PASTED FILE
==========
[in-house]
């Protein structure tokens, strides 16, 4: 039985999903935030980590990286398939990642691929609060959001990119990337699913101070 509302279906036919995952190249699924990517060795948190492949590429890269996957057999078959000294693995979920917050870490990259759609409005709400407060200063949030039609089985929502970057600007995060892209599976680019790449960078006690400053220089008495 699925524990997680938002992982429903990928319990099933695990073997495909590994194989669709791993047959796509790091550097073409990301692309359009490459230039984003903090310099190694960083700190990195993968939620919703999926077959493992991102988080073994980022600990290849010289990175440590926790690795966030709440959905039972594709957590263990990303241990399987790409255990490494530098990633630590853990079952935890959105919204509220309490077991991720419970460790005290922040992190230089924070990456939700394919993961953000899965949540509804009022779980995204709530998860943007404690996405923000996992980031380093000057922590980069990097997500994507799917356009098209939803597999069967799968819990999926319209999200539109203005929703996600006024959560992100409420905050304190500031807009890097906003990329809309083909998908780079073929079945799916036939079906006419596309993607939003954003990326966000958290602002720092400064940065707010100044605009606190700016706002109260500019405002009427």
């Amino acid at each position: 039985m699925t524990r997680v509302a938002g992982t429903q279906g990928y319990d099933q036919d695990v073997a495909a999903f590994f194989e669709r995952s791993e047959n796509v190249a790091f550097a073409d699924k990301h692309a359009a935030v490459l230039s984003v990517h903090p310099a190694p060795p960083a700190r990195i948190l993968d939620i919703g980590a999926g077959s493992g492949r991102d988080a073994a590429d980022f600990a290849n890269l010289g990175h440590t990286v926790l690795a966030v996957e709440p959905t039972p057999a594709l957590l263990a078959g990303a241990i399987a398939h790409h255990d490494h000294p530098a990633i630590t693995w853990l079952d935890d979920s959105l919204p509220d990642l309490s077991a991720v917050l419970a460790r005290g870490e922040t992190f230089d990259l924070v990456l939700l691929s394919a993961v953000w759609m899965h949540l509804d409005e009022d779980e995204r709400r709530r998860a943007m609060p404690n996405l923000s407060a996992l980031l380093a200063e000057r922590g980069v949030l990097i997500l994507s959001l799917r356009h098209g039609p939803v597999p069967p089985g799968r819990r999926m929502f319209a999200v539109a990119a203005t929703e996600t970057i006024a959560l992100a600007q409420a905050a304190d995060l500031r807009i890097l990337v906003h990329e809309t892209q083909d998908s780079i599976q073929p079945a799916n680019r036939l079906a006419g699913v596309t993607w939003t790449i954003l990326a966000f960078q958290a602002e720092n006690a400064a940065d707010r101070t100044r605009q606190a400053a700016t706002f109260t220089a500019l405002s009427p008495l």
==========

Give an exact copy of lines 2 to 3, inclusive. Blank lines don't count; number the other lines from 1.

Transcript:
């Protein structure tokens, strides 16, 4: 039985999903935030980590990286398939990642691929609060959001990119990337699913101070 509302279906036919995952190249699924990517060795948190492949590429890269996957057999078959000294693995979920917050870490990259759609409005709400407060200063949030039609089985929502970057600007995060892209599976680019790449960078006690400053220089008495 699925524990997680938002992982429903990928319990099933695990073997495909590994194989669709791993047959796509790091550097073409990301692309359009490459230039984003903090310099190694960083700190990195993968939620919703999926077959493992991102988080073994980022600990290849010289990175440590926790690795966030709440959905039972594709957590263990990303241990399987790409255990490494530098990633630590853990079952935890959105919204509220309490077991991720419970460790005290922040992190230089924070990456939700394919993961953000899965949540509804009022779980995204709530998860943007404690996405923000996992980031380093000057922590980069990097997500994507799917356009098209939803597999069967799968819990999926319209999200539109203005929703996600006024959560992100409420905050304190500031807009890097906003990329809309083909998908780079073929079945799916036939079906006419596309993607939003954003990326966000958290602002720092400064940065707010100044605009606190700016706002109260500019405002009427």
């Amino acid at each position: 039985m699925t524990r997680v509302a938002g992982t429903q279906g990928y319990d099933q036919d695990v073997a495909a999903f590994f194989e669709r995952s791993e047959n796509v190249a790091f550097a073409d699924k990301h692309a359009a935030v490459l230039s984003v990517h903090p310099a190694p060795p960083a700190r990195i948190l993968d939620i919703g980590a999926g077959s493992g492949r991102d988080a073994a590429d980022f600990a290849n890269l010289g990175h440590t990286v926790l690795a966030v996957e709440p959905t039972p057999a594709l957590l263990a078959g990303a241990i399987a398939h790409h255990d490494h000294p530098a990633i630590t693995w853990l079952d935890d979920s959105l919204p509220d990642l309490s077991a991720v917050l419970a460790r005290g870490e922040t992190f230089d990259l924070v990456l939700l691929s394919a993961v953000w759609m899965h949540l509804d409005e009022d779980e995204r709400r709530r998860a943007m609060p404690n996405l923000s407060a996992l980031l380093a200063e000057r922590g980069v949030l990097i997500l994507s959001l799917r356009h098209g039609p939803v597999p069967p089985g799968r819990r999926m929502f319209a999200v539109a990119a203005t929703e996600t970057i006024a959560l992100a600007q409420a905050a304190d995060l500031r807009i890097l990337v906003h990329e809309t892209q083909d998908s780079i599976q073929p079945a799916n680019r036939l079906a006419g699913v596309t993607w939003t790449i954003l990326a966000f960078q958290a602002e720092n006690a400064a940065d707010r101070t100044r605009q606190a400053a700016t706002f109260t220089a500019l405002s009427p008495l």